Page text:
E. coli Protein Structure in Major Science Article Uses Data from DOE Synchrotrons

The Science

The structure of a key membrane-spanning transporter protein in the bacterium Escherichia coli is reported in Science for May 10, 2002. The protein, vitamin B-12 importer BtuCD, is a member of a class of more than a thousand known proteins, called ABC transporters, that import or export specific chemical species into or out of cells. These proteins are implicated in a number of diseases, including cystic fibrosis, and are involved in development of multidrug resistance in cancer cells. Gaining knowledge of the exact structure of these transporters is thus a high priority for structural molecular biology research, as such structures would enable explaining how a given transporter selects the specific chemical compound(s) it transports. The new article reports the first structure with sufficient spatial resolution, 3.2 Å, to locate all of the components of an ABC transporter.

The two ATP-binding cassettes (BtuD) are in close contact with each other, as are the two membrane-spanning subunits (BtuC); this arrangement is distinct from that observed for the E. coli lipid flippase MsbA. The BtuC subunits provide 20 transmembrane helices grouped around a translocation pathway that is closed to the cytoplasm by a gate region whereas the dimer arrangement of the BtuD subunits resembles the ATP-bound form of the Rad50 DNA repair enzyme. A prominent cytoplasmic loop of BtuC forms the contact region with the ATP-binding cassette and appears to represent a conserved motif among the ABC transporters. The three-dimensional structure shows the locations of the four subunits of the protein in relationship to each other and also precisely positions the many helical and strand-like portions of the subunits. The structure is used by the authors to develop a mechanism for how BtuCD imports vitamin B-12 into E. coli.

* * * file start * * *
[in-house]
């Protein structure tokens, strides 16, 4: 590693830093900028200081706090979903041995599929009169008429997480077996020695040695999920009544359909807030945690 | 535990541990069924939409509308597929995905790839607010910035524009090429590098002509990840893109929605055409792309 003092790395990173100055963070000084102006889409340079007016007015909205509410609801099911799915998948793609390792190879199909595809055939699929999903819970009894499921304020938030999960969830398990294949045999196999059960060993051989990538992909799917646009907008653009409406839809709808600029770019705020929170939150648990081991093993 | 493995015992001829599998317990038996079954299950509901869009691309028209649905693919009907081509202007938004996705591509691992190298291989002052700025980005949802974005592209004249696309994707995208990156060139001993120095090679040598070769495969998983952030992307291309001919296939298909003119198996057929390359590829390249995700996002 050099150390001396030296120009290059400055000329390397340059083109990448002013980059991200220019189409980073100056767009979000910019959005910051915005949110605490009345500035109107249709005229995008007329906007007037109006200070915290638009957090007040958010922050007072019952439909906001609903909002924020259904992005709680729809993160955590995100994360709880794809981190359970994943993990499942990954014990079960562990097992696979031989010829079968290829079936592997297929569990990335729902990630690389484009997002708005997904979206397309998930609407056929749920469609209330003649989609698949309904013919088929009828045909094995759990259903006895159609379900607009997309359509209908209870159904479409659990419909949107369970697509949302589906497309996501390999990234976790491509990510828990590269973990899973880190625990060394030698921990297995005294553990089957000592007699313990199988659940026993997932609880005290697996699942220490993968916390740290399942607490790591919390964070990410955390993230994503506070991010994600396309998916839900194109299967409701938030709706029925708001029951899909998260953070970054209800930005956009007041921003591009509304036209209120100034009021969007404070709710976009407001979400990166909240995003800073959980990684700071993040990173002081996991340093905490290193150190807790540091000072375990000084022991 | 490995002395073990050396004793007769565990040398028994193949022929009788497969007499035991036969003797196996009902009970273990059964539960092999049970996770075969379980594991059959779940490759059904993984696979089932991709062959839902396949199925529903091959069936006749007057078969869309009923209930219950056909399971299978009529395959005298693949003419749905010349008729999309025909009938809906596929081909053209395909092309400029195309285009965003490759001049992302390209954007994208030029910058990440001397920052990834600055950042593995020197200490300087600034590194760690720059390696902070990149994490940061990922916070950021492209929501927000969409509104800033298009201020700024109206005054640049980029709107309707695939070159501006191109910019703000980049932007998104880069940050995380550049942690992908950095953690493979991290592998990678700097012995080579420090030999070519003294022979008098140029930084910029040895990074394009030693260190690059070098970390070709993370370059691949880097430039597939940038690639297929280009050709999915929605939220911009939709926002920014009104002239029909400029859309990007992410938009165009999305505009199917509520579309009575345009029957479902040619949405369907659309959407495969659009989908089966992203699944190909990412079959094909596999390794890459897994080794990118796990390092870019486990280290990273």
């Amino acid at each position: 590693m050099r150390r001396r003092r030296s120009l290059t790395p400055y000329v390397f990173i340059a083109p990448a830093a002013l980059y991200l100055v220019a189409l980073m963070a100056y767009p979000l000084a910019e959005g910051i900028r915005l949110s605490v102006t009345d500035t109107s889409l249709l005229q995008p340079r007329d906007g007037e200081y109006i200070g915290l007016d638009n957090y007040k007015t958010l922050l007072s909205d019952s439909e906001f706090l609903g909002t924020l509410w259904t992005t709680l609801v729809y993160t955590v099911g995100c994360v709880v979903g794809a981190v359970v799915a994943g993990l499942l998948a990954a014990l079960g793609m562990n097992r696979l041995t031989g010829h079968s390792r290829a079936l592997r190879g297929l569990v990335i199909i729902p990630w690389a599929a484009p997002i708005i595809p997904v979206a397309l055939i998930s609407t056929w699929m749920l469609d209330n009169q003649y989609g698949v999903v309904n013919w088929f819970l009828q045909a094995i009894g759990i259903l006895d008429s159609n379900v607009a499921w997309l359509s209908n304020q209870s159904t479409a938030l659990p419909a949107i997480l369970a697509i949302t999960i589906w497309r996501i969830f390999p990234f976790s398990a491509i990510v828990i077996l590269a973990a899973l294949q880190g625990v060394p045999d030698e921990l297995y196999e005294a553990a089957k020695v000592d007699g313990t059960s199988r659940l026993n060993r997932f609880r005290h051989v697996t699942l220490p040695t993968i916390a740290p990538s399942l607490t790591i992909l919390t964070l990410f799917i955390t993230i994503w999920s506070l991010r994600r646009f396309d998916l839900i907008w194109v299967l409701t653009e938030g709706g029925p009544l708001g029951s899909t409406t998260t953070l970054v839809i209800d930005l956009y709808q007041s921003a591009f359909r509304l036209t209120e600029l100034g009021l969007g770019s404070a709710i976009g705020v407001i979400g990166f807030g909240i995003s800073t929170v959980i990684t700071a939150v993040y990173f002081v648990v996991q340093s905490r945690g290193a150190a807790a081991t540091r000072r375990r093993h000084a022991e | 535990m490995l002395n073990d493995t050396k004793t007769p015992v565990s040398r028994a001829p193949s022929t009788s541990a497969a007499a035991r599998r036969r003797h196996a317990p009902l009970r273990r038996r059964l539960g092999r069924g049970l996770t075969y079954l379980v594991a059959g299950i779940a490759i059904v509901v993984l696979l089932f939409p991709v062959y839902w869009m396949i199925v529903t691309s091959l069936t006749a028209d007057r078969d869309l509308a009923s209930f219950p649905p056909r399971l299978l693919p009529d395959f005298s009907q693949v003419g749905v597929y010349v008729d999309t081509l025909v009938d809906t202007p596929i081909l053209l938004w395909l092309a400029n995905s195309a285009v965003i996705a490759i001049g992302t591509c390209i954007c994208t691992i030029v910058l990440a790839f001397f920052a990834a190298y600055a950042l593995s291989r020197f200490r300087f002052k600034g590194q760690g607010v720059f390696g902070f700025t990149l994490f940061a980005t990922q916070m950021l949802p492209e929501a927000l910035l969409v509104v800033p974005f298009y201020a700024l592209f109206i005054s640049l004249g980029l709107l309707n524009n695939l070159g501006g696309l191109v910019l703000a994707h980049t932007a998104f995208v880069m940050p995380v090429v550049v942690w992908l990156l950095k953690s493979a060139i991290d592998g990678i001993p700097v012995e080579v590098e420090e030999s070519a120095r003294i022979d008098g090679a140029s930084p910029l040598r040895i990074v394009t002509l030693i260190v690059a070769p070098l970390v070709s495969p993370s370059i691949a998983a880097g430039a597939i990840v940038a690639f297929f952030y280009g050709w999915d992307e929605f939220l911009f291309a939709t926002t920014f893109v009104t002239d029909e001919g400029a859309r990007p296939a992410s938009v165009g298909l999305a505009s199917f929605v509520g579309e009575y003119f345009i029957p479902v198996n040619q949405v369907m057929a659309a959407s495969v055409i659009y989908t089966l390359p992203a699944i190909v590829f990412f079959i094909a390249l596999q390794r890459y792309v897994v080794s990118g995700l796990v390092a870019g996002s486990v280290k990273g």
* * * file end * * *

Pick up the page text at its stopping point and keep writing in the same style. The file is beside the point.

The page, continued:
BER Program Manager

Amy Swain

U.S. Department of Energy, Biological and Environmental Research (SC-33)
Biological Systems Science Division
[email protected]


The authors acknowledge use of the Stanford Synchrotron Radiation Laboratory (SSRL), the Advanced Photon Source (APS), the Advanced Light Source, and the National Synchrotron Light Source in crystal screening and data collection. The actual high resolution data were obtained at the BER-funded stations at SSRL and the APS.


Locher, K. P., A. T. Lee, and D. C. Rees. 2002. “The E. coli BtuCD Structure: A Framework for ABC Transporter Architecture and Mechanism,” Science 296, 1091–98. DOI:10.1126/science.1071142.